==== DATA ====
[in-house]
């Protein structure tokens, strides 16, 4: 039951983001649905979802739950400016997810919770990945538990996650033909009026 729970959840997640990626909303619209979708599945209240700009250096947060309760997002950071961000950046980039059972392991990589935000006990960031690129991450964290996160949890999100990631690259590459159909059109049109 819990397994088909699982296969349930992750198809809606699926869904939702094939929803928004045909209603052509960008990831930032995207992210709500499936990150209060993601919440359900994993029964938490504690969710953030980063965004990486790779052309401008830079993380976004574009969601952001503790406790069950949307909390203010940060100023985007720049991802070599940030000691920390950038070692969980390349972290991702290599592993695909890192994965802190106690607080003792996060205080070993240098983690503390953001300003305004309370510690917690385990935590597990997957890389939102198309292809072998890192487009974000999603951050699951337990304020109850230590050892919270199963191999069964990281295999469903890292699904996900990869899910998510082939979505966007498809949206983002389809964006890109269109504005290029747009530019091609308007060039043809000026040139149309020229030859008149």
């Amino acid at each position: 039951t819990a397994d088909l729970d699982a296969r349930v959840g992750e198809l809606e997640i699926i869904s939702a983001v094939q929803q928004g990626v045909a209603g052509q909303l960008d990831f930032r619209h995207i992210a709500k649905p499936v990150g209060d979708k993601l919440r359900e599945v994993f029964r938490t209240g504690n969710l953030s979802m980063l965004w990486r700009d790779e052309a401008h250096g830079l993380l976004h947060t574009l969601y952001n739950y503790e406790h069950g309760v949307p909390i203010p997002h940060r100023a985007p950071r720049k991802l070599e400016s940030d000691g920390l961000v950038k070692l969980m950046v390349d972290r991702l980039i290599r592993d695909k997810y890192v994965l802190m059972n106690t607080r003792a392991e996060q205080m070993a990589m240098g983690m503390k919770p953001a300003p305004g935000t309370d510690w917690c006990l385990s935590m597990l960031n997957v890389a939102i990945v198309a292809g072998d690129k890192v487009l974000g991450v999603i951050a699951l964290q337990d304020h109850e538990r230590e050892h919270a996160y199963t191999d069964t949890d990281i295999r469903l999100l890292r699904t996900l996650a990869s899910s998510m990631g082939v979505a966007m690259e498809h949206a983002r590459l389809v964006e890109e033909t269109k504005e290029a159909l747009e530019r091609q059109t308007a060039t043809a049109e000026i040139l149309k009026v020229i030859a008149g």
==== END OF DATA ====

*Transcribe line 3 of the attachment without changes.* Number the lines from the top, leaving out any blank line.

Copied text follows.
């Amino acid at each position: 039951t819990a397994d088909l729970d699982a296969r349930v959840g992750e198809l809606e997640i699926i869904s939702a983001v094939q929803q928004g990626v045909a209603g052509q909303l960008d990831f930032r619209h995207i992210a709500k649905p499936v990150g209060d979708k993601l919440r359900e599945v994993f029964r938490t209240g504690n969710l953030s979802m980063l965004w990486r700009d790779e052309a401008h250096g830079l993380l976004h947060t574009l969601y952001n739950y503790e406790h069950g309760v949307p909390i203010p997002h940060r100023a985007p950071r720049k991802l070599e400016s940030d000691g920390l961000v950038k070692l969980m950046v390349d972290r991702l980039i290599r592993d695909k997810y890192v994965l802190m059972n106690t607080r003792a392991e996060q205080m070993a990589m240098g983690m503390k919770p953001a300003p305004g935000t309370d510690w917690c006990l385990s935590m597990l960031n997957v890389a939102i990945v198309a292809g072998d690129k890192v487009l974000g991450v999603i951050a699951l964290q337990d304020h109850e538990r230590e050892h919270a996160y199963t191999d069964t949890d990281i295999r469903l999100l890292r699904t996900l996650a990869s899910s998510m990631g082939v979505a966007m690259e498809h949206a983002r590459l389809v964006e890109e033909t269109k504005e290029a159909l747009e530019r091609q059109t308007a060039t043809a049109e000026i040139l149309k009026v020229i030859a008149g």